https://blogs.spectator.co.uk/2019/01/jeremy-corbyns-incompetence-remains-a-reassuring-certainty/

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Refusing to meet with May is also a gift, to the Tories.  They can just claim, with easy justification, that he has no plan at all and can't even put his personal differences to one side for the sake of the national interest.  Whereas if he went into the meeting, demanded that no deal be taken off the table, and its refused, he can walk out saying he tried but the PM is too stubborn and that nothing has changed despite her apparently conciliatory words.

 

Playground stuff.

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2 hours ago, stewarty said:

Refusing to meet with May is also a gift, to the Tories.

Jeremy Corbyn can meet with Hamas, Hezbollah et al but not the Conservative party.

 

:thinking:

 

 

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He's a backbencher, who seemingly has little desire to run the country.  Anyone who wanted to would be getting ripped into the incompetent Tories, non-stop, while the iron is melting.

Edited by Gonzo79

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I watched Corbyn at PMQ's this week. The PM humiliated the day before and there to be eviscerated in public. Instead, she walked all over Corbyn and left you wondering how anyone could want him as leader of their party, let alone PM. He's a low-grade student politician, hopelessly out of his depth, the Hugo Chavez wannabe of Islington.

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If he can't destroy May this week, I really can't see him taking down neoliberal, globalist Capitalism anytime soon.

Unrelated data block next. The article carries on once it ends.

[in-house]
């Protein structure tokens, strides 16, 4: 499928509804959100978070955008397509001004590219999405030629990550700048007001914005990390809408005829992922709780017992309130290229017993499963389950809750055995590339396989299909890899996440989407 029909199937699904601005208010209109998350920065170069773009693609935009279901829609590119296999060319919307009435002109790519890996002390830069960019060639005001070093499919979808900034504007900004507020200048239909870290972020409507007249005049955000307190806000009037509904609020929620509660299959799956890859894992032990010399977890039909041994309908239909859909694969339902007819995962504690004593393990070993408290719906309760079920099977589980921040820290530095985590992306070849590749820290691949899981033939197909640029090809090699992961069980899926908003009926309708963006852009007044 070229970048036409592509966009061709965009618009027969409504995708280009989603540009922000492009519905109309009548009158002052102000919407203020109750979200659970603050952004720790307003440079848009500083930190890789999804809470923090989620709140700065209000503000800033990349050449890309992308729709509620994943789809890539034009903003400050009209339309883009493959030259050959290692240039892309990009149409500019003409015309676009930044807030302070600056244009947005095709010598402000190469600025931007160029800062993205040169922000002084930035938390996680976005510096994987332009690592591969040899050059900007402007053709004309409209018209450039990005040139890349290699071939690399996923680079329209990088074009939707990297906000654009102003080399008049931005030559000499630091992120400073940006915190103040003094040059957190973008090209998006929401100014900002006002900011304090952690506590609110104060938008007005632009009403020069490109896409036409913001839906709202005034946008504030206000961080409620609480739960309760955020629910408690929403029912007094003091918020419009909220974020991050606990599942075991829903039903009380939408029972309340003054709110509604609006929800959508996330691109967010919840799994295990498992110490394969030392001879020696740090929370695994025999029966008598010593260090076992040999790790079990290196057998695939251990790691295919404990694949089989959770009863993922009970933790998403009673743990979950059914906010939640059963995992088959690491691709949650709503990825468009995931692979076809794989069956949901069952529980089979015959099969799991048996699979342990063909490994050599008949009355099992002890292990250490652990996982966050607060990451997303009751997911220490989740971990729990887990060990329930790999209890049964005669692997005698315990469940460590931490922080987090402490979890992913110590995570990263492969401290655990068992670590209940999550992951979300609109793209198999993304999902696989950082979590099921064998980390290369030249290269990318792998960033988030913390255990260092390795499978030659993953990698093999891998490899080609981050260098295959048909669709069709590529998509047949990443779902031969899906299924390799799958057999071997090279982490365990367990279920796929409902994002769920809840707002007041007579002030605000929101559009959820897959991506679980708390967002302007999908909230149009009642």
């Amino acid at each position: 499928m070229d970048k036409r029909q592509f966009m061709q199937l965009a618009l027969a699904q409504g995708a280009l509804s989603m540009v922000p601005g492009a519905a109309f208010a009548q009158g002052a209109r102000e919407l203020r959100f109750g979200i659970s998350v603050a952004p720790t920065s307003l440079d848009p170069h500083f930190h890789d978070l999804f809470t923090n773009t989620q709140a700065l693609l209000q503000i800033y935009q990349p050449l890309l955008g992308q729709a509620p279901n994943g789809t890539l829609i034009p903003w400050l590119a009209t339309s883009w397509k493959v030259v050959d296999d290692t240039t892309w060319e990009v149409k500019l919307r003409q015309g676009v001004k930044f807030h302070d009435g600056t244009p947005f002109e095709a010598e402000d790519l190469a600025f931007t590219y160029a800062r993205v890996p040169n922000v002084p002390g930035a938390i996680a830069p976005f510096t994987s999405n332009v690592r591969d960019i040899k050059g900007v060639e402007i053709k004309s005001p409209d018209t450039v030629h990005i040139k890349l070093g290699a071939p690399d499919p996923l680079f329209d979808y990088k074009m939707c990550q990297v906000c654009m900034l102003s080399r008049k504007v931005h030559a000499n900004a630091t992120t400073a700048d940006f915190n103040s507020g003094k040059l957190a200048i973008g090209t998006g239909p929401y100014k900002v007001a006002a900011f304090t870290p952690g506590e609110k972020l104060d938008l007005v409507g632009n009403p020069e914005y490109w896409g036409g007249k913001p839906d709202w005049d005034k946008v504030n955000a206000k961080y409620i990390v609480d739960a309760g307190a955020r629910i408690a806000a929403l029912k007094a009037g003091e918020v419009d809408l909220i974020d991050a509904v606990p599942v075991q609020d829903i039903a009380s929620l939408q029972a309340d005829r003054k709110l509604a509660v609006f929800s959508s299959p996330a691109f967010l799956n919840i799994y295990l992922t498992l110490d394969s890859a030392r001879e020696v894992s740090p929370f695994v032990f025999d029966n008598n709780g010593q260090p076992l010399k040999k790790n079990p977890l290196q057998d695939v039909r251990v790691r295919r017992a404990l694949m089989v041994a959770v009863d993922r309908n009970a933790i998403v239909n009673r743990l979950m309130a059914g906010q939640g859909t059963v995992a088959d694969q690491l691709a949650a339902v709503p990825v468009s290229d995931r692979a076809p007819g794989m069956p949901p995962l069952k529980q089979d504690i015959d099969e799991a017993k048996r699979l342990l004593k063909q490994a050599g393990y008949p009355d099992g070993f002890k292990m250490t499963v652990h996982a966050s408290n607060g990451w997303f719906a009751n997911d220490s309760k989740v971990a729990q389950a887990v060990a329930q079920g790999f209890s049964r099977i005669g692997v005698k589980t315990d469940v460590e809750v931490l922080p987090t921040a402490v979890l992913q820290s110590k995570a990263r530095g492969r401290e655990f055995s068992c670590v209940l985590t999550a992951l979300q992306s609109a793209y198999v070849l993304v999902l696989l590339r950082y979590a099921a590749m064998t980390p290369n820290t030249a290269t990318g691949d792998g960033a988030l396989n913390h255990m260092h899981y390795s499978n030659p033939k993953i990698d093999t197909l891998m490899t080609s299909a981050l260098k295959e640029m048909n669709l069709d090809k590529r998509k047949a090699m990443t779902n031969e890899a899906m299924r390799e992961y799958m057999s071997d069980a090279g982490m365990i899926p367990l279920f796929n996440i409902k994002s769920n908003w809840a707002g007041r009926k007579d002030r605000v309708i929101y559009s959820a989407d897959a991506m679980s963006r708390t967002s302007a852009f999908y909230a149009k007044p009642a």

That'd be like Sheldon off The Big Bang Theory* taking on the Spartans in a sword fight.

 

 

 

*I only watch it for Penny

Edited by Gonzo79

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Corbyn and Diane Abbot must be the last people in the world you want to rule a country.

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9 hours ago, pete said:

Corbyn and Diane Abbot must be the last people in the world you want to rule a country.

The very notion of Diane Abbott holding a high-profile, high-ranking position within a national government is Armageddon-esque to me.

 

She comes across as being almost illiterate - and I think I am being fairly generous there.

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Just now, craig said:

The very notion of Diane Abbott holding a high-profile, high-ranking position within a national government is Armageddon-esque to me.

 

She comes across as being almost illiterate - and I think I am being fairly generous there.

I agree and I am at heart a labour person.